Skip to 0 minutes and 7 seconds PROFESSOR RACHEL MILLS: So water is a really powerful solvent. The water molecule has some really useful properties that keep it liquid on this planet. One is that it takes up a lot of energy without vaporising, the other is that it floats when it freezes. But what we’re going to talk about this week is that water is actually very good at dissolving salt. And so a lot of salt can dissolve in the oceans which makes them have their characteristic taste and properties. So on average, seawater contains something like 35 grams of salt for every litre of water. And if we evaporate that water, we find we have salt crystals.
Skip to 0 minutes and 39 seconds And it was the Romans that actually worked out how to evaporate tasty salt crystals from seawater to get rid of the chalky calcium carbonate and the really bitter magnesium salts that are the minor components of seawater and produce crystals which we can sprinkle on our food. So every element that is present on this planet, in the solar system indeed, is present in seawater at some concentration. At the higher end, we have chloride, which is present at 19 grams in every litre of seawater. And we can measure this relatively easily by titrating the chloride against chemicals to work out what the concentration is.
Skip to 1 minute and 12 seconds But at the lower end, we have isotopes such as thorium 234, which we have to measure by radioactive decay, and there’s only something like 100,000 atoms of thorium 234 present in every litre of seawater. So luckily, the major constituents in seawater are present in the same relative proportions. So this allows us to actually make measurements of one constituent and estimate the salinity of seawater wherever we are in the oceans. So in the early days, oceanographers evaporated seawater and weighed the salts that precipitated out. That gave us an estimate of how much salt there was in a litre of seawater. And then we moved on to doing chemical titrations where we measured one component chemically to estimate the salinity of seawater.
Skip to 1 minute and 51 seconds But nowadays, actually, we just measure how well an electric current is passed through the solution, and we compare this with the electric current going through standard electrolytes. And this allows us to estimate the salinity content with great precision wherever we are in the oceans. So let’s go back to Jon and Verity aboard Calista to see how they’re measuring temperature and salinity in the oceans.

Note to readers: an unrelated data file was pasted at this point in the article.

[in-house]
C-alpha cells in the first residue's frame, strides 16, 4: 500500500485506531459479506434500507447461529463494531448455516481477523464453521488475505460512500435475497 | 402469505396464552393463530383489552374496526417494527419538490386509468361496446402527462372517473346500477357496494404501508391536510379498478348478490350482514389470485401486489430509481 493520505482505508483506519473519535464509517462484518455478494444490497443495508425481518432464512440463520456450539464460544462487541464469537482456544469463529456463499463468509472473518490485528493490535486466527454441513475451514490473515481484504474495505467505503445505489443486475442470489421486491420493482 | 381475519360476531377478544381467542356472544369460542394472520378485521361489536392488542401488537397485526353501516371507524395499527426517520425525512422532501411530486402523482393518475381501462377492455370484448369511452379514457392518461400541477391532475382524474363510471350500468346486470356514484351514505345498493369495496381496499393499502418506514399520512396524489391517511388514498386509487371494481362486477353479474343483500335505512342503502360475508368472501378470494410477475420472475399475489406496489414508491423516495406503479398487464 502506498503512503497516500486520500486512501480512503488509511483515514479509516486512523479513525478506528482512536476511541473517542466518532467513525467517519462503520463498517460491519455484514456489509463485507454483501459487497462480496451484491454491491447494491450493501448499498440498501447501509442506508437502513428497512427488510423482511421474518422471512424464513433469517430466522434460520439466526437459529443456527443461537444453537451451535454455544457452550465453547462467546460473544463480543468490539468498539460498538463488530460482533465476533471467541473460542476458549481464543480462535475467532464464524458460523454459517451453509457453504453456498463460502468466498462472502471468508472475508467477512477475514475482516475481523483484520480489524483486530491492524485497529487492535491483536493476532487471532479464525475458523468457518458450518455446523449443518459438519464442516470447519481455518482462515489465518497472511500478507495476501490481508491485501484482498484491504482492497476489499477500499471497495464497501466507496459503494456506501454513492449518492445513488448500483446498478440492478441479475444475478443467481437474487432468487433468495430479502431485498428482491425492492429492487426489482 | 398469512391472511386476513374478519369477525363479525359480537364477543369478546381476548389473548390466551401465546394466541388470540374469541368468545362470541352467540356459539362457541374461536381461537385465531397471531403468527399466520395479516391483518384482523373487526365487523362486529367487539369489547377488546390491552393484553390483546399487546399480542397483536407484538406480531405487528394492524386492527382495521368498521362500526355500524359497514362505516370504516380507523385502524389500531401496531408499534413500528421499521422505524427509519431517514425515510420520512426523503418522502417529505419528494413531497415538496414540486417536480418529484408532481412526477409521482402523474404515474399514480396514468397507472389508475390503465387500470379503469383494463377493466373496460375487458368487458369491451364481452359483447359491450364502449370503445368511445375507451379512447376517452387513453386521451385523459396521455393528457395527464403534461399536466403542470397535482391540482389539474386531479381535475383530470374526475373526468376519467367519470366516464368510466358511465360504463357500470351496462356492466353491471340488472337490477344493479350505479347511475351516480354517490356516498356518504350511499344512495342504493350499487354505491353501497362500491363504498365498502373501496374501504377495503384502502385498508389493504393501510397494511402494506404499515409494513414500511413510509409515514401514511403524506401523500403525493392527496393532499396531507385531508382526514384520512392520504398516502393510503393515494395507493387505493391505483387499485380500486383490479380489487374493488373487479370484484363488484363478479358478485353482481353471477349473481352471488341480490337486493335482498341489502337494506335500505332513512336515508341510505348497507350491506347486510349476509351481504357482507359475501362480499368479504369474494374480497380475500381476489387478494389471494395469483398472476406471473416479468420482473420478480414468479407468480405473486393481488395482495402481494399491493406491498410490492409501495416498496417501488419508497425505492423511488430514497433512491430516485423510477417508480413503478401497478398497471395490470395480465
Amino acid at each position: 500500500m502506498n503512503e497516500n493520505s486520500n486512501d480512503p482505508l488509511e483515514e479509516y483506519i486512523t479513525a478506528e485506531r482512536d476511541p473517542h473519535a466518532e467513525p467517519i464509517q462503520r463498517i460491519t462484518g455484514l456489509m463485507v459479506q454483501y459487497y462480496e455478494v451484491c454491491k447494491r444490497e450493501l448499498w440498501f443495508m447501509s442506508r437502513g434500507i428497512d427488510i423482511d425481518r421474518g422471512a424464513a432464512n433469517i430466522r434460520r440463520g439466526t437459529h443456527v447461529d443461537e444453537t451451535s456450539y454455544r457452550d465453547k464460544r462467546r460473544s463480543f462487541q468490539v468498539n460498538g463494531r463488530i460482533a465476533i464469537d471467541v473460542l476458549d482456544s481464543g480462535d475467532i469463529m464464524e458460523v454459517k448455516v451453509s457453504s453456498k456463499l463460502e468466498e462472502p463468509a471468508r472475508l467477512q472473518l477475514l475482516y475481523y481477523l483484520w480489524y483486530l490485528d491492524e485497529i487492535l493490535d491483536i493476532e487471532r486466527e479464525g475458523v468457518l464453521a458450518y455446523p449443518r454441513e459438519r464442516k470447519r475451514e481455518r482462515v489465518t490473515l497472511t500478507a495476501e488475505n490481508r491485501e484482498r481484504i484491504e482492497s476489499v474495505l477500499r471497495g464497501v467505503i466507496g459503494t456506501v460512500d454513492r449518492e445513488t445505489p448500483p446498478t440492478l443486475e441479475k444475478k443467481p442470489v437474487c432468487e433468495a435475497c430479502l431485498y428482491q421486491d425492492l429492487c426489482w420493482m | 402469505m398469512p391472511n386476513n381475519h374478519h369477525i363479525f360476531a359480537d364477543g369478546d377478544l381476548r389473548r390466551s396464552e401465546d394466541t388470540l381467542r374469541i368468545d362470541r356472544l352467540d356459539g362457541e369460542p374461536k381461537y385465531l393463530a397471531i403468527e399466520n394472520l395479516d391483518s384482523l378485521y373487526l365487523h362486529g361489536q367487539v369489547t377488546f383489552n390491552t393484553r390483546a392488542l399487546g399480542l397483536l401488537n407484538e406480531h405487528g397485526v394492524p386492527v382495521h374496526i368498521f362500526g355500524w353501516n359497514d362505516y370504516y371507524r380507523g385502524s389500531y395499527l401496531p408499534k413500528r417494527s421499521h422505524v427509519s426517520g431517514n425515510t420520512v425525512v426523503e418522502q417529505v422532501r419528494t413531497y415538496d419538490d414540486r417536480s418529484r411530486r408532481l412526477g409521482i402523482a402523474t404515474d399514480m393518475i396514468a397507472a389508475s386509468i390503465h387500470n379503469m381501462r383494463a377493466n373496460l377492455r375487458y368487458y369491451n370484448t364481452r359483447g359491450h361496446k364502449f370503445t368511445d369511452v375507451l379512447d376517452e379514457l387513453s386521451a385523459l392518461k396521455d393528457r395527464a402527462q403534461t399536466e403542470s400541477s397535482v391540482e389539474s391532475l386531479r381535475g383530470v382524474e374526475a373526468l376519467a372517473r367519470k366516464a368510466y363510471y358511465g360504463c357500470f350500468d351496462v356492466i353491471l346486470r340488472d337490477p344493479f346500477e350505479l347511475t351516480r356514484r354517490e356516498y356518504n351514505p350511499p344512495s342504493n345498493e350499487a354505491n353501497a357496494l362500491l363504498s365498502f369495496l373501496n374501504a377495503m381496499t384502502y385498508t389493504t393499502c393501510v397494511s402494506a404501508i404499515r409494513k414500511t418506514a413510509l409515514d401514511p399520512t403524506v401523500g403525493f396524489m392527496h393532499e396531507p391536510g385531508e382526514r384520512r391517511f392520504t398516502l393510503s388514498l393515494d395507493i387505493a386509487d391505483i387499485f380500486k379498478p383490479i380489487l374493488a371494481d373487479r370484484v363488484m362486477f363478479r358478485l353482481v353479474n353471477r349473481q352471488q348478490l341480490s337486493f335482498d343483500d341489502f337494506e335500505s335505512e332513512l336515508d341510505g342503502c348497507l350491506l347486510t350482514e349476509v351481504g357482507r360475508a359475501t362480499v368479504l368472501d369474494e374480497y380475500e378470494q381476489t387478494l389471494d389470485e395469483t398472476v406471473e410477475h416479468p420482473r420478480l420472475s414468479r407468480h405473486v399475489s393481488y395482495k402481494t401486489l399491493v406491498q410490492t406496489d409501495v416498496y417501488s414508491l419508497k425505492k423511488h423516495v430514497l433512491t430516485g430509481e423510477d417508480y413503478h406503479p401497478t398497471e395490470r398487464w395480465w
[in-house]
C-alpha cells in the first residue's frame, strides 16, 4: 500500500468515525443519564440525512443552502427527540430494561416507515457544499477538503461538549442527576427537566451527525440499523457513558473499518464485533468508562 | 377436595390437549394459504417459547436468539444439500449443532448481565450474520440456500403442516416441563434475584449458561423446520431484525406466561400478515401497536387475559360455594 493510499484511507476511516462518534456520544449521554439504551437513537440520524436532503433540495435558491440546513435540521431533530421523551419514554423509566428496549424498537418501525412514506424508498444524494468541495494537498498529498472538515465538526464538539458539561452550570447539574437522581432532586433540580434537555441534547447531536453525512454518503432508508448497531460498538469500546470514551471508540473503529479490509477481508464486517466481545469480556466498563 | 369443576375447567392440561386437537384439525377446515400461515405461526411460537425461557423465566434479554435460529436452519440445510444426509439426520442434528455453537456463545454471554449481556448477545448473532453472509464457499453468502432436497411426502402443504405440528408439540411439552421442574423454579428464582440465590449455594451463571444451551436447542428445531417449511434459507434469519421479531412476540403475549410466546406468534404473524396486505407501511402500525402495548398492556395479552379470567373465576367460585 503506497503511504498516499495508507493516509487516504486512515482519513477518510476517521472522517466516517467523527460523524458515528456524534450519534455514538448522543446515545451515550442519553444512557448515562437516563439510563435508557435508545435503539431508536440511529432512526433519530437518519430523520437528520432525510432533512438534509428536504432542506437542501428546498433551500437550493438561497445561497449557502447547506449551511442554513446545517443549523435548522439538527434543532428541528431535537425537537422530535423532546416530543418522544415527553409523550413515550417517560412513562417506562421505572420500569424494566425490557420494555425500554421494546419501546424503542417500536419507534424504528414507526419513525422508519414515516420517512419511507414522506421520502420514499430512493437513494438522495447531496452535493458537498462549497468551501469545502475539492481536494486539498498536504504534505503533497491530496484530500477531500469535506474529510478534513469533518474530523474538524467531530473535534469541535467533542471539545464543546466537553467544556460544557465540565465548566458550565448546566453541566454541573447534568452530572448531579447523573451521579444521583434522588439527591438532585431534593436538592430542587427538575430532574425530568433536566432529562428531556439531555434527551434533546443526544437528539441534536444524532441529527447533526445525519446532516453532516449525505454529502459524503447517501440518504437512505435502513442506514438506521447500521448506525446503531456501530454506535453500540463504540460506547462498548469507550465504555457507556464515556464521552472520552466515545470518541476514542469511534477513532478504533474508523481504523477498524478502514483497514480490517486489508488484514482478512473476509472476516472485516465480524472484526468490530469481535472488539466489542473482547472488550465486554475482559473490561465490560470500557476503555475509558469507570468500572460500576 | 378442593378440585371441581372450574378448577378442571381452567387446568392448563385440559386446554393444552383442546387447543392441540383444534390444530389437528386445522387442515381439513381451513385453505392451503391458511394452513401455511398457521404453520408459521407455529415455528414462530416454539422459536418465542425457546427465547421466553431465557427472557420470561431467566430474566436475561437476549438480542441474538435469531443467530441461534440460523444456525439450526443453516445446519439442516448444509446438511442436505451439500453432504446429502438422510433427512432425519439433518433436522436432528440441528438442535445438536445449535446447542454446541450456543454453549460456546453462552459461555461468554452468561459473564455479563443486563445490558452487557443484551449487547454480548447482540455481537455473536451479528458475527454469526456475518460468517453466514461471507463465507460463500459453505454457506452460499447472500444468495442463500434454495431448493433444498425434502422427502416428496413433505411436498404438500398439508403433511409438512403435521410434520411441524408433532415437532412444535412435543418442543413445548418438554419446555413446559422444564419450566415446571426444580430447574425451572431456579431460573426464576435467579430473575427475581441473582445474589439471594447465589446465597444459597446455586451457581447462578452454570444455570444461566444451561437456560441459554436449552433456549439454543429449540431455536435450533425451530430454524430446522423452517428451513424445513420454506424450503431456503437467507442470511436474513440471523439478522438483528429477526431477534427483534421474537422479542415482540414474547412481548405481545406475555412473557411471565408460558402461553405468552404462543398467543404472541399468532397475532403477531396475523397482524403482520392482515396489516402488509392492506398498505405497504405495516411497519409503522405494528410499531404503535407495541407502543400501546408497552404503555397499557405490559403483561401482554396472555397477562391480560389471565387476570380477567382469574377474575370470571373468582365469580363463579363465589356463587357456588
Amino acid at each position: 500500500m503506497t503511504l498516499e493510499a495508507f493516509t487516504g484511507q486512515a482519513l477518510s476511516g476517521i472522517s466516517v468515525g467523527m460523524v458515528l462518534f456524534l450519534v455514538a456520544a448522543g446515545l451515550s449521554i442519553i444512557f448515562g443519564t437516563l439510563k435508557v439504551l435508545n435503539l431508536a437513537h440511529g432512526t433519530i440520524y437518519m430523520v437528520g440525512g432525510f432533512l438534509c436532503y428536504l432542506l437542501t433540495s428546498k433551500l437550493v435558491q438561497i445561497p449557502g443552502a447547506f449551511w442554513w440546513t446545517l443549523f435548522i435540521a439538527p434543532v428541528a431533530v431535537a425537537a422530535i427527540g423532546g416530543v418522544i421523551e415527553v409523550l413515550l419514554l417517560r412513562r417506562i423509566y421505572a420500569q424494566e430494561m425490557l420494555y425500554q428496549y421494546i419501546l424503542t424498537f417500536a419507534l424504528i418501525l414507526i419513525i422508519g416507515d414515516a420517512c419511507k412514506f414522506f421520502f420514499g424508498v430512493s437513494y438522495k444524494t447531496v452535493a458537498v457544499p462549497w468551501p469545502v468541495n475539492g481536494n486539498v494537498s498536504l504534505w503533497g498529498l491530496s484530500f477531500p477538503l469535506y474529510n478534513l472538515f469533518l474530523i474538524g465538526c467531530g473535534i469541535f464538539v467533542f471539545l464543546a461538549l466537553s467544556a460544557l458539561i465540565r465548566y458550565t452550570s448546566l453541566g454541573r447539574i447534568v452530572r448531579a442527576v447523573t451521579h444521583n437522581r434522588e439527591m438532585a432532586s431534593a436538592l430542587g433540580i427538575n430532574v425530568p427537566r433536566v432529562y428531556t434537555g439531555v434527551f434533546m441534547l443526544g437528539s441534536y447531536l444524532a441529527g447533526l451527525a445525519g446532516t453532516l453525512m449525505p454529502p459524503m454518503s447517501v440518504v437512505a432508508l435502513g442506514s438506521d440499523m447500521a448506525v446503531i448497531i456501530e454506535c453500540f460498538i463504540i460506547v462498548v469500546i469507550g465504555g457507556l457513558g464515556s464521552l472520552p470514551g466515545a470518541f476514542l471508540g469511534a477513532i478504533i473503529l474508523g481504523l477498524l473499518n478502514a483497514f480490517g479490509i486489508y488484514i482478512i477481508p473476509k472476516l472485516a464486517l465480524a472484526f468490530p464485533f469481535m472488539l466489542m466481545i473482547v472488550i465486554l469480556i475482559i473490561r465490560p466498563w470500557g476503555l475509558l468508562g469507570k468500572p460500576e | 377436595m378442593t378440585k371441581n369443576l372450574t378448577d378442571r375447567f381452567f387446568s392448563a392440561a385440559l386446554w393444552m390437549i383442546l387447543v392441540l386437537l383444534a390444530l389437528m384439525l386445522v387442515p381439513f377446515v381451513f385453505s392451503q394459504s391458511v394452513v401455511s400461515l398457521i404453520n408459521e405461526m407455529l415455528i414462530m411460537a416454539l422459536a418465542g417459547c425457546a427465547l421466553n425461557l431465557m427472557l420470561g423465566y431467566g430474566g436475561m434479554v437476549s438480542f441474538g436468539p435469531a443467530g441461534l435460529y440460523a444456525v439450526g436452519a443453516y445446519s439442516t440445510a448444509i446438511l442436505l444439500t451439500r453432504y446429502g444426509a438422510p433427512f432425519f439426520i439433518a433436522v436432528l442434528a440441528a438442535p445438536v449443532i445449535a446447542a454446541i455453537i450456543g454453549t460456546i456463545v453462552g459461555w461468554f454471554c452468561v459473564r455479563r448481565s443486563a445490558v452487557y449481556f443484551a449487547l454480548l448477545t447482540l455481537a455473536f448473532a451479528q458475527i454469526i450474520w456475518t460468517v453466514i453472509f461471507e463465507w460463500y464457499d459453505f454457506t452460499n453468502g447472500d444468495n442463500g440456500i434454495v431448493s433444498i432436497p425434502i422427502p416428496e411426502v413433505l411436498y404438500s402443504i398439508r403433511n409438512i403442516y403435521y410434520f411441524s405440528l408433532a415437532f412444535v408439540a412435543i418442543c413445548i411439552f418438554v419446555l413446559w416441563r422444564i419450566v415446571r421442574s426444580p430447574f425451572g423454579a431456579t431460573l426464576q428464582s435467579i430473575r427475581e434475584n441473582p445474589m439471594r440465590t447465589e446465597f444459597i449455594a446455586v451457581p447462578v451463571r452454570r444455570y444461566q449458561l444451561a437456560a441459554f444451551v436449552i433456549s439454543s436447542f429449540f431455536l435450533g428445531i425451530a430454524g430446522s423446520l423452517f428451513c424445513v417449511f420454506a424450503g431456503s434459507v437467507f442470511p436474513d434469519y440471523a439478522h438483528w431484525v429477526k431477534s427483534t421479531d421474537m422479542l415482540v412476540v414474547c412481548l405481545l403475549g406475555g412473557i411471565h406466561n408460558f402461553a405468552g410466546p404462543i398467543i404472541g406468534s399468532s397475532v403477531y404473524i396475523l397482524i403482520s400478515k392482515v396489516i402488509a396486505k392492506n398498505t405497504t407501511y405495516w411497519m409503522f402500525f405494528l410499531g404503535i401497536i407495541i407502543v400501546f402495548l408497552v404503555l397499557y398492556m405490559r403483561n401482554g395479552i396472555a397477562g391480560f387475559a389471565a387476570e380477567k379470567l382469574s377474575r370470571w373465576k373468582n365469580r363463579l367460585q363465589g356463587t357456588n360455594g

Skip to 2 minutes and 14 seconds VERITY: So now, we’re going to measure the salinity and temperature of the sea right here with the T and S probe.
Skip to 2 minutes and 21 seconds JON: To measure the salinity, what we actually measure is the conductivity of the seawater passing around the probe. And if we know the temperature of that water, from that we can calculate the salinity, how much salt is in that water. So let’s pop the probe in and see how salty the sea is right at the surface here.
Skip to 2 minutes and 41 seconds OK, I’ve got the probe at the surface.
Skip to 2 minutes and 44 seconds VERITY: I’m getting a reading of 13.8 degrees centigrade and 31.4 for the salinity.
Skip to 2 minutes and 51 seconds JON: OK, so let’s see how the salinity changes if we go a little bit deeper.
Skip to 3 minutes and 4 seconds OK, I’ve gone down about five metres.
Skip to 3 minutes and 6 seconds VERITY: And the salinity reading is 33.2.
Skip to 3 minutes and 10 seconds JON: So we’ve got saltier water here underneath a layer of fresher water at the surface. And that’s because we’re in an estuary where a river meets the sea. So we’ve got fresh water sitting on top of salty water. The fresh water is less dense, and the salty water is more dense, so it’s on the bottom.
Why is the sea salty?
Professor Rachel Mills explains why water is such a powerful solvent* and how this contributes to making our oceans salty. Over the next few steps we will explore the question ‘why is the sea salty?’ by considering where the salt comes from, how much there is in the ocean and where does it go?
Rachel describes how early oceanographers measured the saltiness of the ocean and, with the help of Jon Copley and Dr Verity Nye (a former Postgraduate Research Fellow of the university), demonstrates the modern day method using technology.
What units are used to measure salinity?
Often we think in terms of g per kg of water and we can express this as % or as parts per mille (‰). But when Verity measures conductivity of seawater she actually is using the Practical Salinity Scale and this doesn’t have units (i.e. it is dimensionless). You can read more about salinity here.
You will see in the following sections how temperature and salt content both affect the density of the water in the estuary just like they do in the open ocean. By measuring salinity we track the mixing of the fresh water (zero salinity) with the seawater (salinity of around 35). In general the saltier water is denser so sits below the fresher water which is less dense. The temperature differences depend on the temperature of the river water which is colder than the oceans in the winter but is a similar temperature to the oceans in the summer months. The relationship between saltiness, temperature and density is a complicated, non-linear one but in an estuary, as we have seen in the video, the dominant control on density is the salinity of the water. Colder fresh water flowing in from the land flows over the top of warmer saltier seawater and is mixed up in the estuary as the tide comes in and out.
A solvent is something into which a solute will dissolve in order to make a solution. Water is a solvent for anything that is soluble in it, salt is a solute because it can be dissolved in a solvent and salty water is a solution.
Titration is a means of determining what sort of or how much of a solute is dissolved in a solvent.
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